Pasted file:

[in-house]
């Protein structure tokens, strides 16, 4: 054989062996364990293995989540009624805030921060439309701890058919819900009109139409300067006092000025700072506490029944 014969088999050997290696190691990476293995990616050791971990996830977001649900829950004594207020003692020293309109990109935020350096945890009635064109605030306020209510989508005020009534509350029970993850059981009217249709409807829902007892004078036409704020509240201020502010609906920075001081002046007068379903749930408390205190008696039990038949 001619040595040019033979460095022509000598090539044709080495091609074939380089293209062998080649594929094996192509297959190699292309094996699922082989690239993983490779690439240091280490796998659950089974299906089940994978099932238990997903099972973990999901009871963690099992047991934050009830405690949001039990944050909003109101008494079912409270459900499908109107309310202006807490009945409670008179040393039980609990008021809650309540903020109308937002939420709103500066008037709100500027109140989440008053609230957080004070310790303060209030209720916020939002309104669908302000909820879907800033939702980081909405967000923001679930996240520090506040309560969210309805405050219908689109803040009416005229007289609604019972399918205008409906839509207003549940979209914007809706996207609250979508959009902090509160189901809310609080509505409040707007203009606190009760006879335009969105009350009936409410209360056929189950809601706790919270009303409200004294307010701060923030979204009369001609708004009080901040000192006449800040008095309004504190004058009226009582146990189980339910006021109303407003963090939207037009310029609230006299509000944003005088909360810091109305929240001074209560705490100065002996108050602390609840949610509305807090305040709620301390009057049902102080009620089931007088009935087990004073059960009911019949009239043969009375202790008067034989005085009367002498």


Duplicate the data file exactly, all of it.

[in-house]
């Protein structure tokens, strides 16, 4: 054989062996364990293995989540009624805030921060439309701890058919819900009109139409300067006092000025700072506490029944 014969088999050997290696190691990476293995990616050791971990996830977001649900829950004594207020003692020293309109990109935020350096945890009635064109605030306020209510989508005020009534509350029970993850059981009217249709409807829902007892004078036409704020509240201020502010609906920075001081002046007068379903749930408390205190008696039990038949 001619040595040019033979460095022509000598090539044709080495091609074939380089293209062998080649594929094996192509297959190699292309094996699922082989690239993983490779690439240091280490796998659950089974299906089940994978099932238990997903099972973990999901009871963690099992047991934050009830405690949001039990944050909003109101008494079912409270459900499908109107309310202006807490009945409670008179040393039980609990008021809650309540903020109308937002939420709103500066008037709100500027109140989440008053609230957080004070310790303060209030209720916020939002309104669908302000909820879907800033939702980081909405967000923001679930996240520090506040309560969210309805405050219908689109803040009416005229007289609604019972399918205008409906839509207003549940979209914007809706996207609250979508959009902090509160189901809310609080509505409040707007203009606190009760006879335009969105009350009936409410209360056929189950809601706790919270009303409200004294307010701060923030979204009369001609708004009080901040000192006449800040008095309004504190004058009226009582146990189980339910006021109303407003963090939207037009310029609230006299509000944003005088909360810091109305929240001074209560705490100065002996108050602390609840949610509305807090305040709620301390009057049902102080009620089931007088009935087990004073059960009911019949009239043969009375202790008067034989005085009367002498």